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  • Overtime and other

    I have been employed by this company for almost 2 years. The company established itself in December of 2005. I started January 4th of 2006. I was immediately put on salary from start.

    I work over 40 hours a week from start of this business.

    I have worked from 4am to 10pm - 11pm almost day and also worked every weekend for the first 12 months.

    My male chauvinist manager states that I am salary therefore I am not entitled to overtime.

    I asked for comp time once and he said no I donít do comp time.

    I didnít punch a clock or keep a record of time, however, I did open and close the building many of times using my security code with ADT and was wondering if that was adequate records to use for the labor board, also within our company there is a lot of discrimination of all kinds and there are maybe 2 or 3 ex-employees that already contacted the labor board on this company.

    Also just recently I took off 3 days prior to Thanksgiving my boss (owner) told me I had to take them without pay. So if he can make me take off time without pay why doesnít he have to pay me for overtime?

    Do you think that I have a case against to get monies owed to me?

  • #2
    "Salary" is merely a pay method. The key here is whether you meet the criteria for exempt status or not. What exactly do you do in your job? Not your job title, but your primary duties?
    I don't respond to Private Messages unless the moderator specifically refers you to me for that purpose. Thank you.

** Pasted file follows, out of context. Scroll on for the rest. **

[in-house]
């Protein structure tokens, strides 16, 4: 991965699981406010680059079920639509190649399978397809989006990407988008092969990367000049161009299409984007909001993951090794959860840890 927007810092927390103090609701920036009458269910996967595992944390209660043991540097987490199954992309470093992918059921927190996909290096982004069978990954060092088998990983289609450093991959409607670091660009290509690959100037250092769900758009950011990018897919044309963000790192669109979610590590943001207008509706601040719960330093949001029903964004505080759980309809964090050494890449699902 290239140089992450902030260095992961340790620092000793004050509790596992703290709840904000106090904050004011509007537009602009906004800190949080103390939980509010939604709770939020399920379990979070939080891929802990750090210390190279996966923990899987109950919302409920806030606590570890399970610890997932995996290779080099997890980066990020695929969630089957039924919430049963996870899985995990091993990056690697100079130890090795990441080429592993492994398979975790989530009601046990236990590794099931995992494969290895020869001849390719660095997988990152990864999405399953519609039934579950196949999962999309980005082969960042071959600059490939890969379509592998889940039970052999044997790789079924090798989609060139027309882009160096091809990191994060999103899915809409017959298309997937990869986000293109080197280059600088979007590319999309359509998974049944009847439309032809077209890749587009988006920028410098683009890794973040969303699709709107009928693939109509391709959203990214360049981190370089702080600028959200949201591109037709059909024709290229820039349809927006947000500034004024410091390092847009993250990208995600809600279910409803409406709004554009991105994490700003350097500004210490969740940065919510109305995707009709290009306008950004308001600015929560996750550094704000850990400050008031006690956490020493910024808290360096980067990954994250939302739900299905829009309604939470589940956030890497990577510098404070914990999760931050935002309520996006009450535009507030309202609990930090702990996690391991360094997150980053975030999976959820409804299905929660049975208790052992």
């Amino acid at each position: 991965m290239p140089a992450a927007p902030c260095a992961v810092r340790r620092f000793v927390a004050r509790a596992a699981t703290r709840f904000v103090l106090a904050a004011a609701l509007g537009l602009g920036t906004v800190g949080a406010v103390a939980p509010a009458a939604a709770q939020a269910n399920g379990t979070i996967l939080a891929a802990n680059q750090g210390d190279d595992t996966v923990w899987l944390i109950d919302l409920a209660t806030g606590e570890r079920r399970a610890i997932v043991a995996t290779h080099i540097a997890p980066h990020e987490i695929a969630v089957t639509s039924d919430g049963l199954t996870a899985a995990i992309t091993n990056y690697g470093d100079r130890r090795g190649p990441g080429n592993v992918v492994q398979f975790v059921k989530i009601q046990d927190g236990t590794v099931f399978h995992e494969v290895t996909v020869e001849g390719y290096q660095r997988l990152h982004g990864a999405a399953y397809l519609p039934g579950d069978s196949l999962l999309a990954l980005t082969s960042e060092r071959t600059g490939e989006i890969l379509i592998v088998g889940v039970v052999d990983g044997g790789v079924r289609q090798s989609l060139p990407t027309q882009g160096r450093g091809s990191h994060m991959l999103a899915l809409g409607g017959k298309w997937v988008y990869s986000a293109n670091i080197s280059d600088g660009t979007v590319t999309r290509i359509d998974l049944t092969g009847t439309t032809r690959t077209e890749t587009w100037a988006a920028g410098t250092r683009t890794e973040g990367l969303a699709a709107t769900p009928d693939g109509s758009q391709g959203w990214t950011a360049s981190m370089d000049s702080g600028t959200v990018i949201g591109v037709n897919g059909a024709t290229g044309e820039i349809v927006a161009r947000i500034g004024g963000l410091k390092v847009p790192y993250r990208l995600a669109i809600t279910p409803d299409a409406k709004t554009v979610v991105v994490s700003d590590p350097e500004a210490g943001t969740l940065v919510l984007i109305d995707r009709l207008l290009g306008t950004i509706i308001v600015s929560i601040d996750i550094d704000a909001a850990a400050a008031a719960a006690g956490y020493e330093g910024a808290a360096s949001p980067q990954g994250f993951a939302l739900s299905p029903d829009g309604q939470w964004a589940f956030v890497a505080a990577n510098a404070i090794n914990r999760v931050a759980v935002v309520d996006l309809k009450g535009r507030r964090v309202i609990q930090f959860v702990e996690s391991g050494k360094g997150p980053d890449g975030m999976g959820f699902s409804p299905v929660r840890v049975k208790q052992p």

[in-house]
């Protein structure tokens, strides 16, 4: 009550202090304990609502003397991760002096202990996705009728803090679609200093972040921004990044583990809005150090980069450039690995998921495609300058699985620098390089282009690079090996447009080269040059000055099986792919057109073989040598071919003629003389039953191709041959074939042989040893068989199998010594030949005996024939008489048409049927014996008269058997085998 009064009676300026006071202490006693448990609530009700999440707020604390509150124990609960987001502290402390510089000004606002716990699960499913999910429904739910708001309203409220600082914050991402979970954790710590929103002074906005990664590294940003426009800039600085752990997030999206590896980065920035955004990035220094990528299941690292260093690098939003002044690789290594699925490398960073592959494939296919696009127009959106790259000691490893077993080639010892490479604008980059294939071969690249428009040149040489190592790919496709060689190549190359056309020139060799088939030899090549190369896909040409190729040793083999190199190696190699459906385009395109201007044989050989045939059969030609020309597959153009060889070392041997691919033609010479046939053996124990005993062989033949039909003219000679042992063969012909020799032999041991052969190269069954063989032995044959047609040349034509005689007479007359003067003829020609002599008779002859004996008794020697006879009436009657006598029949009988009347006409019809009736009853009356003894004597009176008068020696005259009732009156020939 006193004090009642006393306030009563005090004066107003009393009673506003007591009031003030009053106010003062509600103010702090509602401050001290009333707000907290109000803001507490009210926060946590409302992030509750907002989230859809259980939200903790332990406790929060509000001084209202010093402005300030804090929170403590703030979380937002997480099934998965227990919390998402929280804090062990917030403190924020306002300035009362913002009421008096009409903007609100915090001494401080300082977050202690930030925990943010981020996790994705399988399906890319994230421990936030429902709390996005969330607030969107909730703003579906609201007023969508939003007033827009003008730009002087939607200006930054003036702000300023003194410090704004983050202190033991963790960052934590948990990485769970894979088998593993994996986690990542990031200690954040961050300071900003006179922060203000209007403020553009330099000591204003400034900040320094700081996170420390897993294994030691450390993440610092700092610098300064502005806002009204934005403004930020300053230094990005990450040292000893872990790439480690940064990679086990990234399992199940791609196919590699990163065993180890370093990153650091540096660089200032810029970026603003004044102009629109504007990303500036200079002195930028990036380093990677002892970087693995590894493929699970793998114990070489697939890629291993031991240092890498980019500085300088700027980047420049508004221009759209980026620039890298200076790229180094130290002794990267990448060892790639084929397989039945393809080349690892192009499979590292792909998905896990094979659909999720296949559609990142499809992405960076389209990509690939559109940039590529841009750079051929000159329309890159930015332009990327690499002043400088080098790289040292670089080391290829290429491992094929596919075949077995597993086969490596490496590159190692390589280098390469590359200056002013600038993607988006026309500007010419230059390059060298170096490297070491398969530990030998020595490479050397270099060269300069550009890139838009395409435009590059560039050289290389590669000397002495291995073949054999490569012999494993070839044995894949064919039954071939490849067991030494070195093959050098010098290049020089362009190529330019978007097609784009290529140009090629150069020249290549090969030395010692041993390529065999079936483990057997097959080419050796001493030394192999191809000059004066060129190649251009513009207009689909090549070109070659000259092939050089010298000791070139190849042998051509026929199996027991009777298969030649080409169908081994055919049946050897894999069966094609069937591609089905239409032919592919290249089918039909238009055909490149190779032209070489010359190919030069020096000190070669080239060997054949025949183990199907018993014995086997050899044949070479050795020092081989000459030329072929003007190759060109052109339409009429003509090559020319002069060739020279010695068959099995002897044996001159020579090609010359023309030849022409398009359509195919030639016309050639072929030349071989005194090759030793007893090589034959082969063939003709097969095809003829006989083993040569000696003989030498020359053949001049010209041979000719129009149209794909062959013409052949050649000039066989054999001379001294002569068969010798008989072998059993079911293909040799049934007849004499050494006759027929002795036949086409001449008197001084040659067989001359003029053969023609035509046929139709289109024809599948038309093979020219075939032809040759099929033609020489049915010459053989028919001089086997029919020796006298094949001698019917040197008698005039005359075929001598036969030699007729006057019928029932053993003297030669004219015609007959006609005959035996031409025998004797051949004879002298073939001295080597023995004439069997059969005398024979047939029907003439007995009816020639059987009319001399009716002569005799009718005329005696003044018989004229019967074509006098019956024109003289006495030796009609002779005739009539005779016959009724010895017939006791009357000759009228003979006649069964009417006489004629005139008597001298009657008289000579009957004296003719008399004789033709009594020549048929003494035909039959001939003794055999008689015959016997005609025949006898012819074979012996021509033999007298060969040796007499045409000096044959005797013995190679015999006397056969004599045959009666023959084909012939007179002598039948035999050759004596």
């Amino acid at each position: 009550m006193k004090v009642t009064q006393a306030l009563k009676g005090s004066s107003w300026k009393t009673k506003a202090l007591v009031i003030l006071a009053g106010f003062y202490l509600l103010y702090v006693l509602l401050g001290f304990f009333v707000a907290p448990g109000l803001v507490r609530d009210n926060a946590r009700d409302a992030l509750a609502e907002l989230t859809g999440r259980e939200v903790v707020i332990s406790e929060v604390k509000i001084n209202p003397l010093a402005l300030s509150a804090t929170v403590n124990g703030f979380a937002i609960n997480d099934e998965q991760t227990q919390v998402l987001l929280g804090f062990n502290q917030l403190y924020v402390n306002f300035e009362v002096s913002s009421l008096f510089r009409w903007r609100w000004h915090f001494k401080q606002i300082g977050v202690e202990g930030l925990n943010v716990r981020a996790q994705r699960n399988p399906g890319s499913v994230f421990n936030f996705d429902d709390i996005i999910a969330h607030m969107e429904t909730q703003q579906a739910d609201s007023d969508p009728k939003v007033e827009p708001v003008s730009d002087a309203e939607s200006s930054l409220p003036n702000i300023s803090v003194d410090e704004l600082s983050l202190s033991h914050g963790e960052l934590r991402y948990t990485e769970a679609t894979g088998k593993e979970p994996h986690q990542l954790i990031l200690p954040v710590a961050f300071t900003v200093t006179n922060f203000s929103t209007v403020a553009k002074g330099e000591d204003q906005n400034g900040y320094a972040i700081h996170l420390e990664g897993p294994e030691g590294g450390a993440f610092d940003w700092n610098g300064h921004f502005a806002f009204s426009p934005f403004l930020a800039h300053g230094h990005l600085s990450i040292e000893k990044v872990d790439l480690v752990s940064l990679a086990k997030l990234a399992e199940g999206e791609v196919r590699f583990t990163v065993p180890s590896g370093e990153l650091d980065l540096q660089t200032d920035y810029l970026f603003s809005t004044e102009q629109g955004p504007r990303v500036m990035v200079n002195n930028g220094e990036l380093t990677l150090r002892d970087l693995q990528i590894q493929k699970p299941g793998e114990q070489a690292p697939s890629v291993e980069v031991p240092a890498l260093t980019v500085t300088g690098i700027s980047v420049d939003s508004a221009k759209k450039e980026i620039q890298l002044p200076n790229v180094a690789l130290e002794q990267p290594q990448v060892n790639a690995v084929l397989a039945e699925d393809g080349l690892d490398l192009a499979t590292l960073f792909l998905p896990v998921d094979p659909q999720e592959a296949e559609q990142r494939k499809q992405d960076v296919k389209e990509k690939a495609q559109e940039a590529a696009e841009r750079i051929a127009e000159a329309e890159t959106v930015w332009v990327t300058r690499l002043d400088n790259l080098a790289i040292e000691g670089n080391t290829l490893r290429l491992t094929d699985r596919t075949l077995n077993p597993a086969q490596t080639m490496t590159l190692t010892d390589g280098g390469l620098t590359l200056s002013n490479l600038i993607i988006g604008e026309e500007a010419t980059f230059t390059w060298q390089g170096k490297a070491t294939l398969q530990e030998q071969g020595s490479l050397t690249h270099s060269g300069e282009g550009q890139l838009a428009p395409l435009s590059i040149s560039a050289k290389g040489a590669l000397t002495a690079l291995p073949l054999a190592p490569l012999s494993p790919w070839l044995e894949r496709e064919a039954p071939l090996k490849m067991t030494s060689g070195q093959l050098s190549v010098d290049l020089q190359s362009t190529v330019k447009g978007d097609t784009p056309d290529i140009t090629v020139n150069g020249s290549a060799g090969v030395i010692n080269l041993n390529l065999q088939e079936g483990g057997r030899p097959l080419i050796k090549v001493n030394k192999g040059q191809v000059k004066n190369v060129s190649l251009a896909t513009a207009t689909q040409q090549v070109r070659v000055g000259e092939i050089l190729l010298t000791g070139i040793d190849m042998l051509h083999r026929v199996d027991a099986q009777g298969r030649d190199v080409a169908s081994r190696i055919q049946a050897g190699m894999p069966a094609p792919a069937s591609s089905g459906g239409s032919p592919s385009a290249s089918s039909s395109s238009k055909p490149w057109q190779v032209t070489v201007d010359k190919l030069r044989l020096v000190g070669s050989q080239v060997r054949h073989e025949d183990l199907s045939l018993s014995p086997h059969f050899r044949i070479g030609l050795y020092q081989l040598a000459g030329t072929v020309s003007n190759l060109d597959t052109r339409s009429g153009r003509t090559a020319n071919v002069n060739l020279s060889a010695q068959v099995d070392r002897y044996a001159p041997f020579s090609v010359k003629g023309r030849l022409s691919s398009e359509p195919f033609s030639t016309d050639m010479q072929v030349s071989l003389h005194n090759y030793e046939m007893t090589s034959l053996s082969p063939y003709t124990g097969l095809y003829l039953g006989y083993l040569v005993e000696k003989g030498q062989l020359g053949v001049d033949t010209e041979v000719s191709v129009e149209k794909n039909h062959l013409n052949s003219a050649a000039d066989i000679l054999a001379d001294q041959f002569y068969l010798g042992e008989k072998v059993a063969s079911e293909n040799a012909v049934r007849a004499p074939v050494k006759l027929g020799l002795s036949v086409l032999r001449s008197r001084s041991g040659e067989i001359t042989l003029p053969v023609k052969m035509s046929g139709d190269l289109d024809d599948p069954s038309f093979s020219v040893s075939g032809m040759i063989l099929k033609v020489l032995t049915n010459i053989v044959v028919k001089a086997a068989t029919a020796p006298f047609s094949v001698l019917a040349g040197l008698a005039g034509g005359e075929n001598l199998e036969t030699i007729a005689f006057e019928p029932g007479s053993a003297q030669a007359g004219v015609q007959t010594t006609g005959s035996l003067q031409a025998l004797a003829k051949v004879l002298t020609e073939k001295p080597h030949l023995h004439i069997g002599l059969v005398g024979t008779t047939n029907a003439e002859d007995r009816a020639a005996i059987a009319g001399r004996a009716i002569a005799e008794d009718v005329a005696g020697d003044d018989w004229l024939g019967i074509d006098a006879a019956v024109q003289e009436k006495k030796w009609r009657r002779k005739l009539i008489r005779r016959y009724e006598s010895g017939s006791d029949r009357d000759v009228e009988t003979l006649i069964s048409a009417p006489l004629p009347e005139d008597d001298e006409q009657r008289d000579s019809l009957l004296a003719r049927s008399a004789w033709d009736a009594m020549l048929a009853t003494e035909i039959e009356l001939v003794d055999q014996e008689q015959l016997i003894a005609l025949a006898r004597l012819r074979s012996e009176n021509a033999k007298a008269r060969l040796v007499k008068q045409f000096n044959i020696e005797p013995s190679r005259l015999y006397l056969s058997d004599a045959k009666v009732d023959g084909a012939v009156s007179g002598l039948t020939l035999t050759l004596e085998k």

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    • #3
      OVERTIME and OTHER

      My position is I do customer service -- we are a flooring company so when the homeowner has a cracked tile I and other employees in my department send out techs to fix the tiles, carpet, wood, etc. I call the homeowners and set appointment, submit purchase orders to get paid by builders for work completed, etc. Hopefully this helps!

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      • #4
        It does, and it certainly sounds like a nonexempt position to me.

        Now we have to determine if the employer is subject to the Fair Labor Standards Act and if not, if there are overtime laws in Nevada that would apply in lieu of the FLSA.

        Does the company either have at least $500K in annual gross revenue OR engage in interstate commerce (having supplies delivered from out-of-state would meet that requirement)?
        I don't respond to Private Messages unless the moderator specifically refers you to me for that purpose. Thank you.